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Freshman GPA reflects quality of high school, study suggests

A new report suggests that the quality of a student’s high school education is likely to affect his or her performance in college, and Boston University students agree that high school is key to preparing students for higher education.

The study, conducted by researchers at the National Bureau of Economic Research, examines the relationship between high school quality and academic performance in early college years using data from the University of Texas at Austin.

“High schools can prepare students through a curriculum that follows the structure of a college curriculum or through assignments that mimic the college type of assignments,” said Noah Lattanzi, a College of Arts and Sciences sophomore.

Of the students who participated in the study, those who attended a high school with a higher socioeconomic status, more experienced teachers, a greater college preparation system and less budget pressure from students in need tended to have higher grade point averages during their freshman year of college.

Marissa Conti, a Sargent College of Health and Rehabilitation Services sophomore, said while high school performance may be an indicator of college performance, students entering BU may find making higher grades particularly challenging.

“People who work hard in high school usually get into more competitive colleges and they usually keep up with that,” she said. “BU is really hard academically though. It’s harder to do well at BU than it is to get into BU … Not every high school student going to college is like that — BU is just harder than other schools.”

CAS junior Renee Gaillard said high school and college are difficult to compare because they are so different, so high school quality may not be the best indicator for college performance.

“The coursework in college wasn’t anything like high school,” she said. “I went in expecting that I was going to get As again, and then I got my first C on a paper, and I realized [college] has a different kind of standard with different expectations. It definitely was a bit of a shock.”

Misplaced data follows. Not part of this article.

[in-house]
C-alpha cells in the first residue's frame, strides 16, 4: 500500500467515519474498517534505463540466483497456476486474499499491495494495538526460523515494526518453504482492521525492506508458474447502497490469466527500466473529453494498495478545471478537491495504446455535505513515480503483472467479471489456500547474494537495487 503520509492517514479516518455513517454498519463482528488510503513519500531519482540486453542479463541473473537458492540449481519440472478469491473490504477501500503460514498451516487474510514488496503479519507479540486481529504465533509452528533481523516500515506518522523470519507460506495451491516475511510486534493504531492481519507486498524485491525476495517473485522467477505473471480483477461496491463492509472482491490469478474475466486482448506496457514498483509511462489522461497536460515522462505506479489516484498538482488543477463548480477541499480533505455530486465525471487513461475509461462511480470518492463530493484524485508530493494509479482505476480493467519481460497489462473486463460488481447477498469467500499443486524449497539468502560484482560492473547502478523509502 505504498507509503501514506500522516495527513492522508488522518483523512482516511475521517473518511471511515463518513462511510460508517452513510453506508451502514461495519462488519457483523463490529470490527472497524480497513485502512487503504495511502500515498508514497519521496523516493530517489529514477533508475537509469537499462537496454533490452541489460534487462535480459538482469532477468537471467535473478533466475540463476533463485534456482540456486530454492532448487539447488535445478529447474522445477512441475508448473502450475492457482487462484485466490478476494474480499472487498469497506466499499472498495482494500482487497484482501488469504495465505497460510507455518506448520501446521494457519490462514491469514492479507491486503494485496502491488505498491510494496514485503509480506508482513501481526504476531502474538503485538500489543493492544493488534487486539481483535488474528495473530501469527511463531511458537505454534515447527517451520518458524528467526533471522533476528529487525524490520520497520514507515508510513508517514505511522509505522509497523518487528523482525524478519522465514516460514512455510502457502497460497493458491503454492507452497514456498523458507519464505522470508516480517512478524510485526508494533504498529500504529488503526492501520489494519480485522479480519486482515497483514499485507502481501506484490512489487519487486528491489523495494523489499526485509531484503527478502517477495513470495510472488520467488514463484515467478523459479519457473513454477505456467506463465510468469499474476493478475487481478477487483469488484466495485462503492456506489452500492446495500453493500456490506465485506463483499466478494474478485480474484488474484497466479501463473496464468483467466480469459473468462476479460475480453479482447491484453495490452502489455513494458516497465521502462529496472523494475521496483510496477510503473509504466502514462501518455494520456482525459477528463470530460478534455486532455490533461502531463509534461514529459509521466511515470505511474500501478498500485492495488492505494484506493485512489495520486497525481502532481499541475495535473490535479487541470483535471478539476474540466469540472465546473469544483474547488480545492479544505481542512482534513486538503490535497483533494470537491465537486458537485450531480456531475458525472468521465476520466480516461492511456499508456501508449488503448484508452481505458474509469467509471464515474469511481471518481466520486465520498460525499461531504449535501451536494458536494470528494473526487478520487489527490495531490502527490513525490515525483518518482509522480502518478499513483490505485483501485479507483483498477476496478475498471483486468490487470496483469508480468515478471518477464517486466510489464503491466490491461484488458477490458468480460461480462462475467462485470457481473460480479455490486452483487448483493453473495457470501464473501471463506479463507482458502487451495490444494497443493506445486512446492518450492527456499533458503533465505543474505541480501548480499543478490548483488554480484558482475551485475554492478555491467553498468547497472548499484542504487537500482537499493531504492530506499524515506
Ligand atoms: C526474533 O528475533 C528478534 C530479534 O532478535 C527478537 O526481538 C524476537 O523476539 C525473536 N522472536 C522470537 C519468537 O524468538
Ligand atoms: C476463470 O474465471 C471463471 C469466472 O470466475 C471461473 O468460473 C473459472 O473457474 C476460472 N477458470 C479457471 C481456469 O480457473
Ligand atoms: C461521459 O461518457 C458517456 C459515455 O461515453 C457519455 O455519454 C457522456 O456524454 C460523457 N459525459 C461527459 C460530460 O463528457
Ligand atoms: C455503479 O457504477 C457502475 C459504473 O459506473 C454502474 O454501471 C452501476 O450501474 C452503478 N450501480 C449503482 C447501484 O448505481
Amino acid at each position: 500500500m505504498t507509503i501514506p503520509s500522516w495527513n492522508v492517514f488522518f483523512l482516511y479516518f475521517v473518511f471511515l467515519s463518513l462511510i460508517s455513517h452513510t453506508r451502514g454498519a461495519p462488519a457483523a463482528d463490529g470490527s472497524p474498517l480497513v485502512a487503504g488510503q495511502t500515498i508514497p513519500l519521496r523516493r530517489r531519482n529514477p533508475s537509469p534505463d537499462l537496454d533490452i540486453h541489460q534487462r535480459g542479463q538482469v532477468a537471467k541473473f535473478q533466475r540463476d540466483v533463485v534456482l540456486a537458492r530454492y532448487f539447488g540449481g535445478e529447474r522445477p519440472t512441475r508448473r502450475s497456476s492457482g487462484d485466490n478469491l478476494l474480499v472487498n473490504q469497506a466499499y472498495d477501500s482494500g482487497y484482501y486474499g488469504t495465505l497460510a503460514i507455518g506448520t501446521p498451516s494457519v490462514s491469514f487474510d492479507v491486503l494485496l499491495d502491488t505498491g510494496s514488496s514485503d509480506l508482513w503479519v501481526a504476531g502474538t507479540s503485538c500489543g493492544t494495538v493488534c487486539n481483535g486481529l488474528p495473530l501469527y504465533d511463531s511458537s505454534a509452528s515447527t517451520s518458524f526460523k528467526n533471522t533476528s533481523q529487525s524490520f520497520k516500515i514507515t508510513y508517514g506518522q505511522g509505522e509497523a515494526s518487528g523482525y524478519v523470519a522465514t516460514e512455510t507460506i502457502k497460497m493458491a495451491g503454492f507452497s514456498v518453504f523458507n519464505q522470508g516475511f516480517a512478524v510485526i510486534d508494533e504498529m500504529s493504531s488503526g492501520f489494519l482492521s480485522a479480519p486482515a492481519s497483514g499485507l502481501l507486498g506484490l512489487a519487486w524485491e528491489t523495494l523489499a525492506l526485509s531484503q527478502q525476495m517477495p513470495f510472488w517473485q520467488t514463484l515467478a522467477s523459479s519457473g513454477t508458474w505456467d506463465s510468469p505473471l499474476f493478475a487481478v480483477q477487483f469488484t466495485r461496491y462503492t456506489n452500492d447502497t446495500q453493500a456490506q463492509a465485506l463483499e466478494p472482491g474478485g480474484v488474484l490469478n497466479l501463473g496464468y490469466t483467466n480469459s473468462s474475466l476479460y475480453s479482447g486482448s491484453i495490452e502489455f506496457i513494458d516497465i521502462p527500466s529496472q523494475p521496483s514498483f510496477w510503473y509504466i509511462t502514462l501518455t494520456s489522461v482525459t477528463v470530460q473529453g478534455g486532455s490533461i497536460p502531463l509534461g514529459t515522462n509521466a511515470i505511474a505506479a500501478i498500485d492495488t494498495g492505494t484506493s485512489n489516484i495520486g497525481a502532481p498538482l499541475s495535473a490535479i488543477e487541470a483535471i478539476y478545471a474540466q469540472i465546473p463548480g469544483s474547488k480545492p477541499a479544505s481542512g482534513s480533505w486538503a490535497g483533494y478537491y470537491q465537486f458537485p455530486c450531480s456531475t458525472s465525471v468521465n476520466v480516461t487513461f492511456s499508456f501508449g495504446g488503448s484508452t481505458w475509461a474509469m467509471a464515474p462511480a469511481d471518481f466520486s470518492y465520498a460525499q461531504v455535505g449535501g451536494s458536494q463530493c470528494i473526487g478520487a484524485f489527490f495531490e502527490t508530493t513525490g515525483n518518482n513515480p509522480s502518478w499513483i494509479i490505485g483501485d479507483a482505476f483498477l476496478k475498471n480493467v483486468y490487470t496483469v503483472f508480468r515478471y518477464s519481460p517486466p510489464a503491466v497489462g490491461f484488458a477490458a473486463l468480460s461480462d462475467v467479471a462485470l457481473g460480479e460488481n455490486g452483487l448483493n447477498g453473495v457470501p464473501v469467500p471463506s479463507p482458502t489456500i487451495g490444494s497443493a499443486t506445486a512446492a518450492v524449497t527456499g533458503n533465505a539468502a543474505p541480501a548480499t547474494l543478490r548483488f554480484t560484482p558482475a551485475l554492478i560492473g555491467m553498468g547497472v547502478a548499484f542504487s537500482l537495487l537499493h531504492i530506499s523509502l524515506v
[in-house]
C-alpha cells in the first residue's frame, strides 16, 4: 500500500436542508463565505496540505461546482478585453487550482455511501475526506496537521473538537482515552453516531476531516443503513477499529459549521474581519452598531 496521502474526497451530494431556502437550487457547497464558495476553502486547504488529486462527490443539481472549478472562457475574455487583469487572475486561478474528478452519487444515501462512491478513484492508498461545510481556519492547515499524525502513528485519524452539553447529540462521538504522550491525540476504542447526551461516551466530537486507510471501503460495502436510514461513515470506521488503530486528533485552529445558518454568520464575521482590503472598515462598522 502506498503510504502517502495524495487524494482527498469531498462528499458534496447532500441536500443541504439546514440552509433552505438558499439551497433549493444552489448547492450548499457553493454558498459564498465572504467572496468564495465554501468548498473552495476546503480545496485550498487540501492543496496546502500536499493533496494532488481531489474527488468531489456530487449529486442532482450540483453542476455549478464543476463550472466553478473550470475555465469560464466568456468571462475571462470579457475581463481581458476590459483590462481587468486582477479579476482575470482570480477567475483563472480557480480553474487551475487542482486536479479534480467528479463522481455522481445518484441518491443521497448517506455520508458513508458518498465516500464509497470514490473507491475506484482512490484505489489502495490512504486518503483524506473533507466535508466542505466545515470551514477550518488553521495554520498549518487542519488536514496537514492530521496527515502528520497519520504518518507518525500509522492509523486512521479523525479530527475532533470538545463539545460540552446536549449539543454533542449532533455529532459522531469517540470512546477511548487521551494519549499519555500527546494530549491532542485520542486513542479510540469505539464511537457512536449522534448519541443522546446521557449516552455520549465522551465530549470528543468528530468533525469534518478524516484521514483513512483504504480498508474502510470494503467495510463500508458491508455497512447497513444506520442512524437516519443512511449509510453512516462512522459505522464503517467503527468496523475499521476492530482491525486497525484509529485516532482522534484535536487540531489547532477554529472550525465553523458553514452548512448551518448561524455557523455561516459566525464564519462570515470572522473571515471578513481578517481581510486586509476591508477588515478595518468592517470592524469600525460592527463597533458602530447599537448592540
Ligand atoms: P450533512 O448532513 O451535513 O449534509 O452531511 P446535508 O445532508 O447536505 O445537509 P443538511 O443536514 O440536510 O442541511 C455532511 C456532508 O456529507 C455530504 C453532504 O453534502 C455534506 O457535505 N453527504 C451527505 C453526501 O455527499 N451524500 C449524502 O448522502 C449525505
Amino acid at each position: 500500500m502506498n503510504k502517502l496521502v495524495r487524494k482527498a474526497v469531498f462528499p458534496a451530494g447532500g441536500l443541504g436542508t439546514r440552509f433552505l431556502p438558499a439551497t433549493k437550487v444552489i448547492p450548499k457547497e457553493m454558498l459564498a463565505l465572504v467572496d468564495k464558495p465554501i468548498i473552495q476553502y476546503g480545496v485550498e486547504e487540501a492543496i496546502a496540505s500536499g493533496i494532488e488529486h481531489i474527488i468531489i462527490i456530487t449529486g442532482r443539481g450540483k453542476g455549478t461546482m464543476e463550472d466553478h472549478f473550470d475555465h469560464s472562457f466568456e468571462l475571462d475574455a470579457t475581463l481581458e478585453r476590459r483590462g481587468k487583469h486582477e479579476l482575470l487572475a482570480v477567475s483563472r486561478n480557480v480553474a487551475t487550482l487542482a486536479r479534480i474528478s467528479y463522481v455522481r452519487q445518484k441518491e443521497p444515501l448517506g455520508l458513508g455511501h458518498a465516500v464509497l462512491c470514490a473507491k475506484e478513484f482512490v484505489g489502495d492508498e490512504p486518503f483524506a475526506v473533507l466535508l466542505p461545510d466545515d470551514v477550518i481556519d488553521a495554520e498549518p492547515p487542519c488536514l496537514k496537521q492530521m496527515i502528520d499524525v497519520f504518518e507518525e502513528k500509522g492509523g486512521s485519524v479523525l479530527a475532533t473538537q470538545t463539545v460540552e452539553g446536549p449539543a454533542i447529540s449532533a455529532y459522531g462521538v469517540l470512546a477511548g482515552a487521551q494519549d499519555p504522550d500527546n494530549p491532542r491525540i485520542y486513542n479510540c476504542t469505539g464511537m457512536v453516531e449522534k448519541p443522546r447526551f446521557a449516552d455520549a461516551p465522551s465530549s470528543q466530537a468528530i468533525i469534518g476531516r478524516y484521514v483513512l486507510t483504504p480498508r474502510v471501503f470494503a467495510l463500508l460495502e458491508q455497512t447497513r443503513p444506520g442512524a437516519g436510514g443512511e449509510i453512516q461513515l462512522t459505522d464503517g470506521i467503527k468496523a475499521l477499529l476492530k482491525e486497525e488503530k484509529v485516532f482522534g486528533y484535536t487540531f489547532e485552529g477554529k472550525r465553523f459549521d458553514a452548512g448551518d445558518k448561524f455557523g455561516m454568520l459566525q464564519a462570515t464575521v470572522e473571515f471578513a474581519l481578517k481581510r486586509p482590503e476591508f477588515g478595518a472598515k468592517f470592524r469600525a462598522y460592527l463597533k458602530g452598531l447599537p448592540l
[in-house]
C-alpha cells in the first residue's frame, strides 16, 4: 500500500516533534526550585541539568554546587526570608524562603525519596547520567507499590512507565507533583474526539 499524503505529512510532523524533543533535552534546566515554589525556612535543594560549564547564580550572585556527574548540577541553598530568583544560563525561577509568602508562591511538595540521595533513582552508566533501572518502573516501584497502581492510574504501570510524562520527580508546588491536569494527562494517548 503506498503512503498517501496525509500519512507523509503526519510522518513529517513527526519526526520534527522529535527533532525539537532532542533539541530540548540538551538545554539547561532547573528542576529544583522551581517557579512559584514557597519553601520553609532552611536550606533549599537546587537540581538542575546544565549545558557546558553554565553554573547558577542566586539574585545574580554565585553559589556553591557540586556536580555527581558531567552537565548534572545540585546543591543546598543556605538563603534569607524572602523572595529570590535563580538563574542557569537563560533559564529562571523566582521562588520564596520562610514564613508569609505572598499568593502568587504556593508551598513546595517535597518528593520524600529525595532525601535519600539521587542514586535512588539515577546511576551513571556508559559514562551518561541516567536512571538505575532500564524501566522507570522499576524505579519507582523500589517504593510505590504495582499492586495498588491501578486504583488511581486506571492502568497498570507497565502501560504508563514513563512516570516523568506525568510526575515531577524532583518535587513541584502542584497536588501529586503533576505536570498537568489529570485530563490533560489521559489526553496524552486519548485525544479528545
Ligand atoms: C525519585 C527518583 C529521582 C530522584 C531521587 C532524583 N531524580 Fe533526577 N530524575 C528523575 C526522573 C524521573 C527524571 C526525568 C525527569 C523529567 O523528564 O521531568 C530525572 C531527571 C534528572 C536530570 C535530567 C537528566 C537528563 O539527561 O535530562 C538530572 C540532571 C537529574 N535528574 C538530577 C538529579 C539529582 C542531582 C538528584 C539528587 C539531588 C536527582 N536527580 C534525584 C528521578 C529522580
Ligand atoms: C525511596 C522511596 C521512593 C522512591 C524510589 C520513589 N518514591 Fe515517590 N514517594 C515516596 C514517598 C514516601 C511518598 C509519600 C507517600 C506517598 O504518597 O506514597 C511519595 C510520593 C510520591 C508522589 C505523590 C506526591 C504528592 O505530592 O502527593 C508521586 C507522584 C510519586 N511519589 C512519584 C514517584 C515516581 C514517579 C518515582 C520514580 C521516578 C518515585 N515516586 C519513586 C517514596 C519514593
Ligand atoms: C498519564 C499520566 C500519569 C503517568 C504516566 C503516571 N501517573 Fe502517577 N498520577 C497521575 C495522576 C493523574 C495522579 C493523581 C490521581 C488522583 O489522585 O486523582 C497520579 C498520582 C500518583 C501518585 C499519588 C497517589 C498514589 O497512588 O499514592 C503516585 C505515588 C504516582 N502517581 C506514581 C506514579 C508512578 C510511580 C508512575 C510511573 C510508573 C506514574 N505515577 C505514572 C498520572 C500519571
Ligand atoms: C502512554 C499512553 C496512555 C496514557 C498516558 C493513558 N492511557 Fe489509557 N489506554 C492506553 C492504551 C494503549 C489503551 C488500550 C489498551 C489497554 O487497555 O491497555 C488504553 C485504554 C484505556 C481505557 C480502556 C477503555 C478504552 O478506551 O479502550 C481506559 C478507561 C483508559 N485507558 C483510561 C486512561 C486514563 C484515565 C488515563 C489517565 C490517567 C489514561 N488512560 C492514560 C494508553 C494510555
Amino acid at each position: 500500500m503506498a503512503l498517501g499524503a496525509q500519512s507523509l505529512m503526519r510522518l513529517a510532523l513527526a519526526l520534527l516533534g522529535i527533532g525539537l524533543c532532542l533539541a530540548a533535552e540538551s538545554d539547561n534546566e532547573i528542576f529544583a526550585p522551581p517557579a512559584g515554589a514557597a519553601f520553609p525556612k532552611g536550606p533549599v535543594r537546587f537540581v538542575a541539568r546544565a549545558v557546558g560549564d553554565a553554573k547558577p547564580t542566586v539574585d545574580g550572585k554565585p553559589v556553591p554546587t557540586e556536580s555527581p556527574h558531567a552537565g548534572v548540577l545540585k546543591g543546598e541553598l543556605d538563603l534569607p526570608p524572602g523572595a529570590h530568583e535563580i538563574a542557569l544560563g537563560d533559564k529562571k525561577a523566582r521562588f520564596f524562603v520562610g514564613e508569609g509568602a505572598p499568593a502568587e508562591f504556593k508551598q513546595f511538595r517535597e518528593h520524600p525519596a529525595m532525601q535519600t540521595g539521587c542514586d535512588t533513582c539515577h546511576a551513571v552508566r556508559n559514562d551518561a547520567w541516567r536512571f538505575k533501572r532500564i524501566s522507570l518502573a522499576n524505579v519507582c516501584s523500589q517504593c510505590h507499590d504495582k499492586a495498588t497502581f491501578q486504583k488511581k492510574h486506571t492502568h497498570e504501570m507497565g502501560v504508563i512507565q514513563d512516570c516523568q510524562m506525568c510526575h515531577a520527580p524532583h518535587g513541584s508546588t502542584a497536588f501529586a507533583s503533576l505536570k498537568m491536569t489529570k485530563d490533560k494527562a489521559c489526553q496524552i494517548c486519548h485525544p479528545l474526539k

Assignments are more manageable in high school, Gaillard said.

“The homework was very simple, just things like ‘learn these key terms,’” she said. “When you were preparing for tests, they told you exactly what would be on them. The teachers you had for pretty much all four years so you really go to know them, compared to professors in college who change every semester.”

Sydney Zeldis, a CAS sophomore, said while her high school prepared her for the amount of work she would have in college, it did not prepare her for competition at the college level.

“College is a whole other realm,” she said. “You’re competing against other people … I was prepared for the workload. I wasn’t prepared for curves that would ruin my grade or make my grade go lower … You’re fighting against everybody in your classes for an A.”

SAR sophomore Antonia Calcaterra said while high school performance is sometimes an indicator for college performance, some students don’t acquire the study schools they need in high school.

“I know a lot of friends who did really well in high school but didn’t learn how to study in high school because it was so easy for them,” she said. “They didn’t know how to prepare for the college workload.”

While a student may attend a prestigious or notable high school, the most important determinant of success in college is work ethic, Lattanzi said.

“If a student has a good work ethic, that carries over regardless of the [quality of the] high school,” he said. “If they’re invested in their high school work, they’ll probably be invested in college, too. If the student is talented and interested in learning, there’s always ways they could go to professors more and seek out things that will help them get better grades.”

Taryn Ottaunick contributed to the reporting of this article.

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